Entering a new century, something very few of us have experienced in the past, is an appropriate time to examine the tone of our spiritual health, our devotion to Christ, our submission to the word of God, and a time to put our spiritual house in order. Recognizing that an assembly of God’s people is only as strong and vibrant as the spiritual life of those in fellowship, a personal evaluation is timely. In this age of convenience and instant gratification we must awaken from the spiritual malaise that is slowly paralyzing and neutralizing many.
There are many useful lessons to be learned from God’s ancient people as they faced critical times in their long history. When they crossed the Jordan and passed into the land of Canaan there was one place above many that figured prominently in their lives – Gilgal. We will take a brief look at four occasions when Israel resorted to Gilgal.
Gilgal – The Place of Rest and Refreshment
The Lord had delivered Israel from the hand of Pharaoh and the bondage of Egypt 40 years earlier. They sojoumed in the wilderness all those years because they had not obeyed the voice of the Lord (Josh 5:6). The Lord in His mercy finally brought them to the banks of the Jordan which they crossed over as though on dry land, and encamped at Gilgal. There, these weary pilgrims found a place of rest and refreshment. It must have been a beautiful experience.
In these busy days when the many demands of every day living take up so much of our time and energy, we need times of spiritual rest and ref reshment. We need time for prayer, for the Word of God, for the gatherings of the assembly, and for fellowship with God’s people. Neglect of these privileges and opportunities are sigus of coldness of heart that lead to backsliding.
Gilgal – The Place of Remembrance
After crossing the Jordan, twelve men appointed by Joshua each carried a stone out of the place where the priests’ feet stood firm. Joshua used these stones to erect a memorial at Gilgal to remind Israel of God’s faithfulness to them and His mighty deliverance from the waters of Jordan.
While we may never visit the “holy land,” every believer should visit Calvary daily. It is the place to remember and to rejoice in the mighty deliverance from the penalty of our sin and the blessings of redemption. Remember Calvary – all that it means to God the Father, all that it means to the Lord Jesus Christ, and all that it means to you and me.
Gilgal- The Place of Spiritual Renewal
During the forty years of sojourning in the wilderness, Israel had neglected to circumcise the male children. Circumcision linked them to Abraham and God’s covenant promise that His people would possess the land.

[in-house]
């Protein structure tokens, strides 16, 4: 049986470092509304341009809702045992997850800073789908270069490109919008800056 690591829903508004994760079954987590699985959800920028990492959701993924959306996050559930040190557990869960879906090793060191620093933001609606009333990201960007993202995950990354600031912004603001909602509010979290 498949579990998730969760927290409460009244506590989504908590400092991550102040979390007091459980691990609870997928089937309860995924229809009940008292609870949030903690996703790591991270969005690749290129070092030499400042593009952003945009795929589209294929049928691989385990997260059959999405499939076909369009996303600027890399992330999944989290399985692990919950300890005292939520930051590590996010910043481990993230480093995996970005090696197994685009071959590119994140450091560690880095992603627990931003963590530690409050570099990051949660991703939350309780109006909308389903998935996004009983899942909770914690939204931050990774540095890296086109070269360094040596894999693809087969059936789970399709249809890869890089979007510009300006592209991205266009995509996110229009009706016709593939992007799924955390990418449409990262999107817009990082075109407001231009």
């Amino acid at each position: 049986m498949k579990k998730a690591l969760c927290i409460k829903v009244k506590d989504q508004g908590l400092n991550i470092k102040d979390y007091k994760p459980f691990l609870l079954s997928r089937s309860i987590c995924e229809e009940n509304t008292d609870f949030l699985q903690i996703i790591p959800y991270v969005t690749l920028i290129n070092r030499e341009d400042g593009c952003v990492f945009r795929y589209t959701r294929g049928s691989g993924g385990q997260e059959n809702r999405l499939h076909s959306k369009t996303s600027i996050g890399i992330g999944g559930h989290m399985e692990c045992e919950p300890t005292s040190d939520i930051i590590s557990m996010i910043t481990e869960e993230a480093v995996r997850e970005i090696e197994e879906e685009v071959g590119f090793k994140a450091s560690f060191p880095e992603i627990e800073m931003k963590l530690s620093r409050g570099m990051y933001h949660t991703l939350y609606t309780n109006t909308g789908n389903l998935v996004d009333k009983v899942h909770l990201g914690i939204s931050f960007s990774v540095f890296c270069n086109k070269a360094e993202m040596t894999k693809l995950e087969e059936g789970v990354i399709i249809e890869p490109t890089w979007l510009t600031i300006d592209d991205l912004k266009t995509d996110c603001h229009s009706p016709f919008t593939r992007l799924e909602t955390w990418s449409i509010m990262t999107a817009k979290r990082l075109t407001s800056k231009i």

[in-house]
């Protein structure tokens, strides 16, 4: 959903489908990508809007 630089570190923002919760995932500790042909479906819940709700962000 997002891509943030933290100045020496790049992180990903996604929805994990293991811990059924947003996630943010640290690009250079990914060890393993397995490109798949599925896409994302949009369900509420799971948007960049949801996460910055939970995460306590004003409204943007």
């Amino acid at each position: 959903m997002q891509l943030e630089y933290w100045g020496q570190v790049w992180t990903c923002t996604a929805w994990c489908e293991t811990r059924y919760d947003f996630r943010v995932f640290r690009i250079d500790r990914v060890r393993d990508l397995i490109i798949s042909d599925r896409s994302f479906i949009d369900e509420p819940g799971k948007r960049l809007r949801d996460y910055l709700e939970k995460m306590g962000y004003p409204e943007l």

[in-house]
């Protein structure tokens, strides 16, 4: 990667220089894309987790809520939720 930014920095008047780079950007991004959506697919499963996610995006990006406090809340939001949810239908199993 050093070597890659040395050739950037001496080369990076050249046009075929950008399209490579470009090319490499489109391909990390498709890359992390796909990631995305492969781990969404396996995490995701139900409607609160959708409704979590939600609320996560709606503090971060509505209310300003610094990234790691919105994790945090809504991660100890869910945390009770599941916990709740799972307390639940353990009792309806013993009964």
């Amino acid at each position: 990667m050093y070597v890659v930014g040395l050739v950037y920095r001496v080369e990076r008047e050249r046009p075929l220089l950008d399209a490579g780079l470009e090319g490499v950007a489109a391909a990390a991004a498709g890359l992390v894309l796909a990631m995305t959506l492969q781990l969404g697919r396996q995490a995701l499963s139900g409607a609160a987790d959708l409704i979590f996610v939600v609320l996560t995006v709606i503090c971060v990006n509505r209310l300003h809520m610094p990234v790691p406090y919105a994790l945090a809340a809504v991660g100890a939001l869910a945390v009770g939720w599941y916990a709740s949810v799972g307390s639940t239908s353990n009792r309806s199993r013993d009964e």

The Passover feast instituted in Egypt had only been kept twice before, once in Egypt (Exod 12:1-28) and once on Mt. Sinai (Num 9:1-5). No uncircumcised Israelite could eat of the Passover and because of their disobedience they had forfeited the right to hold this feast for all those years.
Now, in obedience to the Lord’s direction, Joshua circumcised all the male Israelites at Gilgal and the reproach of Egypt was rolled away. Israel, now in submission to the will of God, is in a fit condition to observe the Passover. Gilgal is the place of spiritual renewal, where communion with God is restored. The application to us as believers is clear, obedience to the Word of God and submission to the will of God are paramount if we are to maintain fellowship and communion with the Lord. “But be ye doers of the Word, and not hearers only” (James 1:22).
Gilgal – The Place Where The Flesh is Judged
Amalek, grandson of Esau, was born “after the flesh” (Gen 36:12). He was the father of the Amalekites, sworn enemies of God’s people. “Then came Amalek” (Exod 17:8). God’s word to Saul was to destroy Amalek and spare them not, but in blatant disobedience he spared Agag the king (1 Sam 15:8). Samuel called for Agag to be brought before him and he hewed him in pieces at Gilgal.
Believers have three common enemies, the world, the flesh, and the devil. Every believer must keep the flesh in the place of death. If, like Saul, we spare the flesh we will walk after the flesh and our lives will be centered on self and prone to sin. If our supreme desire is to glorify God, our lives must be lived in victory over the flesh, by doing as Samuel did when he judged the flesh.
Personal commitment to the lessons of Gilgal – Rest and Refreshment, Remembrance, Spiritual Renewal and Judging the Flesh will bring glory to God, blessing to ourselves, and to the assemblies of God’s people.